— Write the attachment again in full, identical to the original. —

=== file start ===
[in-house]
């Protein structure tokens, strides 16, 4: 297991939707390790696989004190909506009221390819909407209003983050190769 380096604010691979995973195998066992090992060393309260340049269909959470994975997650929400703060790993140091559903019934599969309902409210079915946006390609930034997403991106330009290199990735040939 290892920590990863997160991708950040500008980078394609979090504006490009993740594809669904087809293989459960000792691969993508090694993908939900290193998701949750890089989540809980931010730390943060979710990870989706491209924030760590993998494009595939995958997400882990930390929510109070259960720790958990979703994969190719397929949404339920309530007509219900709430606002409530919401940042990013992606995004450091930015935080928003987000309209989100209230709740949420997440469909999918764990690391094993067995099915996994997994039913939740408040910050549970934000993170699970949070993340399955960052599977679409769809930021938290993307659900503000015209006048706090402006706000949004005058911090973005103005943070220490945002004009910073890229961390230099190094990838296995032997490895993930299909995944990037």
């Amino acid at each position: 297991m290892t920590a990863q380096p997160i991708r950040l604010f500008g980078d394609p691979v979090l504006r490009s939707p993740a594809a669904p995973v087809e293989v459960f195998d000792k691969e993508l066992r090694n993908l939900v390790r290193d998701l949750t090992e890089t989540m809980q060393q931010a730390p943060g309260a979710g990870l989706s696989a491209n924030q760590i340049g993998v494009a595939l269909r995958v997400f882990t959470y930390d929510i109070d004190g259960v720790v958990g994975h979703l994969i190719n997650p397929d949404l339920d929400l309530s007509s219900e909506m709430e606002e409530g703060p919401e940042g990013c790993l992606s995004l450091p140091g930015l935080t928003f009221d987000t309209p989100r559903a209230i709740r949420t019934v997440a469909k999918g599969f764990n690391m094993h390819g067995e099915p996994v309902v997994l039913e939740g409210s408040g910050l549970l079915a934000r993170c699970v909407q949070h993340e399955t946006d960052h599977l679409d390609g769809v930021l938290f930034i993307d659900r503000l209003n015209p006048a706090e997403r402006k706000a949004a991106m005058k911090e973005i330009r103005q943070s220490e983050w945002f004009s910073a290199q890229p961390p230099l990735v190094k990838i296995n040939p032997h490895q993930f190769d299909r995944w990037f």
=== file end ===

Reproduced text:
[in-house]
């Protein structure tokens, strides 16, 4: 297991939707390790696989004190909506009221390819909407209003983050190769 380096604010691979995973195998066992090992060393309260340049269909959470994975997650929400703060790993140091559903019934599969309902409210079915946006390609930034997403991106330009290199990735040939 290892920590990863997160991708950040500008980078394609979090504006490009993740594809669904087809293989459960000792691969993508090694993908939900290193998701949750890089989540809980931010730390943060979710990870989706491209924030760590993998494009595939995958997400882990930390929510109070259960720790958990979703994969190719397929949404339920309530007509219900709430606002409530919401940042990013992606995004450091930015935080928003987000309209989100209230709740949420997440469909999918764990690391094993067995099915996994997994039913939740408040910050549970934000993170699970949070993340399955960052599977679409769809930021938290993307659900503000015209006048706090402006706000949004005058911090973005103005943070220490945002004009910073890229961390230099190094990838296995032997490895993930299909995944990037």
């Amino acid at each position: 297991m290892t920590a990863q380096p997160i991708r950040l604010f500008g980078d394609p691979v979090l504006r490009s939707p993740a594809a669904p995973v087809e293989v459960f195998d000792k691969e993508l066992r090694n993908l939900v390790r290193d998701l949750t090992e890089t989540m809980q060393q931010a730390p943060g309260a979710g990870l989706s696989a491209n924030q760590i340049g993998v494009a595939l269909r995958v997400f882990t959470y930390d929510i109070d004190g259960v720790v958990g994975h979703l994969i190719n997650p397929d949404l339920d929400l309530s007509s219900e909506m709430e606002e409530g703060p919401e940042g990013c790993l992606s995004l450091p140091g930015l935080t928003f009221d987000t309209p989100r559903a209230i709740r949420t019934v997440a469909k999918g599969f764990n690391m094993h390819g067995e099915p996994v309902v997994l039913e939740g409210s408040g910050l549970l079915a934000r993170c699970v909407q949070h993340e399955t946006d960052h599977l679409d390609g769809v930021l938290f930034i993307d659900r503000l209003n015209p006048a706090e997403r402006k706000a949004a991106m005058k911090e973005i330009r103005q943070s220490e983050w945002f004009s910073a290199q890229p961390p230099l990735v190094k990838i296995n040939p032997h490895q993930f190769d299909r995944w990037f």